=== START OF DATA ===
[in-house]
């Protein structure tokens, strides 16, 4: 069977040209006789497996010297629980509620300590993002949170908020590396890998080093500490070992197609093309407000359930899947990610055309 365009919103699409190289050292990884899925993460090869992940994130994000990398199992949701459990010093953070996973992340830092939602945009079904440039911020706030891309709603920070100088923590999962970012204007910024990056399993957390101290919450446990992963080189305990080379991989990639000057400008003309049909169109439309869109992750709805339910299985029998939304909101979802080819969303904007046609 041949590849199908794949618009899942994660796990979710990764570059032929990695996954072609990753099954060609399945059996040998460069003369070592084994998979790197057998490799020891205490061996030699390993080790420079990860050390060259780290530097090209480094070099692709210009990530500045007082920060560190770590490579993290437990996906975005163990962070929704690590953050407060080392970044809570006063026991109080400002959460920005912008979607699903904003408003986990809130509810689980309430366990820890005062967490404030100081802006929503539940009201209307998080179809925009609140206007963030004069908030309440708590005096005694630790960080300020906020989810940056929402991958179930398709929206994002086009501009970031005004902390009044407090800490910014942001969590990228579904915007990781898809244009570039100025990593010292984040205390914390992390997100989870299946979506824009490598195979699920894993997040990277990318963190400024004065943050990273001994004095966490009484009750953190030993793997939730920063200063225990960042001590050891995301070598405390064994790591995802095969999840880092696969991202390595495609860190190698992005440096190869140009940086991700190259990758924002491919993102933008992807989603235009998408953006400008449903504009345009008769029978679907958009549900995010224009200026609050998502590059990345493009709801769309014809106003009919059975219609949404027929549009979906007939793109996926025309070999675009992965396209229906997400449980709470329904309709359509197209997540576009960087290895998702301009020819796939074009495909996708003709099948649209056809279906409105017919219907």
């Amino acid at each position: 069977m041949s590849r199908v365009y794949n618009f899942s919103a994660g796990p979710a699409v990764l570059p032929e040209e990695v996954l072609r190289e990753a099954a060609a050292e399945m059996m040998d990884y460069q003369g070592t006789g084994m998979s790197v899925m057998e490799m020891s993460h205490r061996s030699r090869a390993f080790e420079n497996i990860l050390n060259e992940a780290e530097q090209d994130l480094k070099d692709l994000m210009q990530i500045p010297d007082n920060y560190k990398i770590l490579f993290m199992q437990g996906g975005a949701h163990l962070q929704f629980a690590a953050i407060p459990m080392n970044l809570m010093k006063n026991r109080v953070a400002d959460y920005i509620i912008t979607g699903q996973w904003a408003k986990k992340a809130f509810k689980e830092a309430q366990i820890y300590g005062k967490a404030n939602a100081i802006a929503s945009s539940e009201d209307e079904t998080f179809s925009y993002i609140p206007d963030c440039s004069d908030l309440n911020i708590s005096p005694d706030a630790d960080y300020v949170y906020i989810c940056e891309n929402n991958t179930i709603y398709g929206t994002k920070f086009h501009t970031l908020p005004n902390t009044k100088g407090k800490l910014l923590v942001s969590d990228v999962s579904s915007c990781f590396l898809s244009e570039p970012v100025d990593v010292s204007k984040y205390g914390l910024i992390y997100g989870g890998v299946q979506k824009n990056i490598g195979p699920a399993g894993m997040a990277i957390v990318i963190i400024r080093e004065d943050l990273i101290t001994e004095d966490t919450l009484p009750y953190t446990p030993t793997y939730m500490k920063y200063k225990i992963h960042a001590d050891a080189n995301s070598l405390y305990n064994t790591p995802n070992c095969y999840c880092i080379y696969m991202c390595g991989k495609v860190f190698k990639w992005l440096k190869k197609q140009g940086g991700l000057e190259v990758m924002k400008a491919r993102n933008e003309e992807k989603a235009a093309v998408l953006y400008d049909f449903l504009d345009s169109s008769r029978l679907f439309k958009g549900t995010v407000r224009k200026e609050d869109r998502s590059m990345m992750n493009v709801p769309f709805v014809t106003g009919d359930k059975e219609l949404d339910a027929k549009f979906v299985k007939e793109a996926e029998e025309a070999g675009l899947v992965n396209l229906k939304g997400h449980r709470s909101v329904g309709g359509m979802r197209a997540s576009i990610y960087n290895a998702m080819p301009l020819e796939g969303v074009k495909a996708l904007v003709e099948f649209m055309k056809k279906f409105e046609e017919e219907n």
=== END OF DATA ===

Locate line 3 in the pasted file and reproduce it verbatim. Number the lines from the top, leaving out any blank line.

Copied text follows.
């Amino acid at each position: 069977m041949s590849r199908v365009y794949n618009f899942s919103a994660g796990p979710a699409v990764l570059p032929e040209e990695v996954l072609r190289e990753a099954a060609a050292e399945m059996m040998d990884y460069q003369g070592t006789g084994m998979s790197v899925m057998e490799m020891s993460h205490r061996s030699r090869a390993f080790e420079n497996i990860l050390n060259e992940a780290e530097q090209d994130l480094k070099d692709l994000m210009q990530i500045p010297d007082n920060y560190k990398i770590l490579f993290m199992q437990g996906g975005a949701h163990l962070q929704f629980a690590a953050i407060p459990m080392n970044l809570m010093k006063n026991r109080v953070a400002d959460y920005i509620i912008t979607g699903q996973w904003a408003k986990k992340a809130f509810k689980e830092a309430q366990i820890y300590g005062k967490a404030n939602a100081i802006a929503s945009s539940e009201d209307e079904t998080f179809s925009y993002i609140p206007d963030c440039s004069d908030l309440n911020i708590s005096p005694d706030a630790d960080y300020v949170y906020i989810c940056e891309n929402n991958t179930i709603y398709g929206t994002k920070f086009h501009t970031l908020p005004n902390t009044k100088g407090k800490l910014l923590v942001s969590d990228v999962s579904s915007c990781f590396l898809s244009e570039p970012v100025d990593v010292s204007k984040y205390g914390l910024i992390y997100g989870g890998v299946q979506k824009n990056i490598g195979p699920a399993g894993m997040a990277i957390v990318i963190i400024r080093e004065d943050l990273i101290t001994e004095d966490t919450l009484p009750y953190t446990p030993t793997y939730m500490k920063y200063k225990i992963h960042a001590d050891a080189n995301s070598l405390y305990n064994t790591p995802n070992c095969y999840c880092i080379y696969m991202c390595g991989k495609v860190f190698k990639w992005l440096k190869k197609q140009g940086g991700l000057e190259v990758m924002k400008a491919r993102n933008e003309e992807k989603a235009a093309v998408l953006y400008d049909f449903l504009d345009s169109s008769r029978l679907f439309k958009g549900t995010v407000r224009k200026e609050d869109r998502s590059m990345m992750n493009v709801p769309f709805v014809t106003g009919d359930k059975e219609l949404d339910a027929k549009f979906v299985k007939e793109a996926e029998e025309a070999g675009l899947v992965n396209l229906k939304g997400h449980r709470s909101v329904g309709g359509m979802r197209a997540s576009i990610y960087n290895a998702m080819p301009l020819e796939g969303v074009k495909a996708l904007v003709e099948f649209m055309k056809k279906f409105e046609e017919e219907n």